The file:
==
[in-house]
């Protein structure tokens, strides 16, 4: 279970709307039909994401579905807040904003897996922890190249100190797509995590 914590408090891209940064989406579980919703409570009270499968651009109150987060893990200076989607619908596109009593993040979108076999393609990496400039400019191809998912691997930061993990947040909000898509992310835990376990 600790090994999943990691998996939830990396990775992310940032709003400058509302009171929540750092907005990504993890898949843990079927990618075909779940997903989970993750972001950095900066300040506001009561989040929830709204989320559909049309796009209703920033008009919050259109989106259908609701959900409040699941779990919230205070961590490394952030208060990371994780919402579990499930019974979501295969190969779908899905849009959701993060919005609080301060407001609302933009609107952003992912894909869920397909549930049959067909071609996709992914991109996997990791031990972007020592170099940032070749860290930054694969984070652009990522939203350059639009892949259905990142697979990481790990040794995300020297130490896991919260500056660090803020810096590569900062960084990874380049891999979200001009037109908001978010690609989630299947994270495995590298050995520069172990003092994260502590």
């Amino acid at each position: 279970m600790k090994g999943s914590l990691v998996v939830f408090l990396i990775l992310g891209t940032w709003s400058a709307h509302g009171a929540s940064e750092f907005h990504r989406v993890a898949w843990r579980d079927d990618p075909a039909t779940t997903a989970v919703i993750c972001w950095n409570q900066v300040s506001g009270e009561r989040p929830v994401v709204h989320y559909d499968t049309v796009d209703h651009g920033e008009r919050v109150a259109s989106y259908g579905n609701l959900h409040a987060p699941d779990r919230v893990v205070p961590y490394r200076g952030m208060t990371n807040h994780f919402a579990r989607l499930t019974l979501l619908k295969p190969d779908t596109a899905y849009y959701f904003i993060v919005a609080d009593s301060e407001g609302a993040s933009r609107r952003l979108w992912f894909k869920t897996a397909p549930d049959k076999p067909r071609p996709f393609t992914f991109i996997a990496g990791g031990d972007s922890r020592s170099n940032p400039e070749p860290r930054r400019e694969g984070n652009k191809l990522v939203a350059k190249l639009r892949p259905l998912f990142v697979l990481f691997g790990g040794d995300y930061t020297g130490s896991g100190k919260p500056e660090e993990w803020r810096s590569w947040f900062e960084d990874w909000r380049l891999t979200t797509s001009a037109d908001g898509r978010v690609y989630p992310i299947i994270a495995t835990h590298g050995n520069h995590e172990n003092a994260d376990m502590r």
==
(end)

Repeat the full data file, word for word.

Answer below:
[in-house]
């Protein structure tokens, strides 16, 4: 279970709307039909994401579905807040904003897996922890190249100190797509995590 914590408090891209940064989406579980919703409570009270499968651009109150987060893990200076989607619908596109009593993040979108076999393609990496400039400019191809998912691997930061993990947040909000898509992310835990376990 600790090994999943990691998996939830990396990775992310940032709003400058509302009171929540750092907005990504993890898949843990079927990618075909779940997903989970993750972001950095900066300040506001009561989040929830709204989320559909049309796009209703920033008009919050259109989106259908609701959900409040699941779990919230205070961590490394952030208060990371994780919402579990499930019974979501295969190969779908899905849009959701993060919005609080301060407001609302933009609107952003992912894909869920397909549930049959067909071609996709992914991109996997990791031990972007020592170099940032070749860290930054694969984070652009990522939203350059639009892949259905990142697979990481790990040794995300020297130490896991919260500056660090803020810096590569900062960084990874380049891999979200001009037109908001978010690609989630299947994270495995590298050995520069172990003092994260502590």
């Amino acid at each position: 279970m600790k090994g999943s914590l990691v998996v939830f408090l990396i990775l992310g891209t940032w709003s400058a709307h509302g009171a929540s940064e750092f907005h990504r989406v993890a898949w843990r579980d079927d990618p075909a039909t779940t997903a989970v919703i993750c972001w950095n409570q900066v300040s506001g009270e009561r989040p929830v994401v709204h989320y559909d499968t049309v796009d209703h651009g920033e008009r919050v109150a259109s989106y259908g579905n609701l959900h409040a987060p699941d779990r919230v893990v205070p961590y490394r200076g952030m208060t990371n807040h994780f919402a579990r989607l499930t019974l979501l619908k295969p190969d779908t596109a899905y849009y959701f904003i993060v919005a609080d009593s301060e407001g609302a993040s933009r609107r952003l979108w992912f894909k869920t897996a397909p549930d049959k076999p067909r071609p996709f393609t992914f991109i996997a990496g990791g031990d972007s922890r020592s170099n940032p400039e070749p860290r930054r400019e694969g984070n652009k191809l990522v939203a350059k190249l639009r892949p259905l998912f990142v697979l990481f691997g790990g040794d995300y930061t020297g130490s896991g100190k919260p500056e660090e993990w803020r810096s590569w947040f900062e960084d990874w909000r380049l891999t979200t797509s001009a037109d908001g898509r978010v690609y989630p992310i299947i994270a495995t835990h590298g050995n520069h995590e172990n003092a994260d376990m502590r």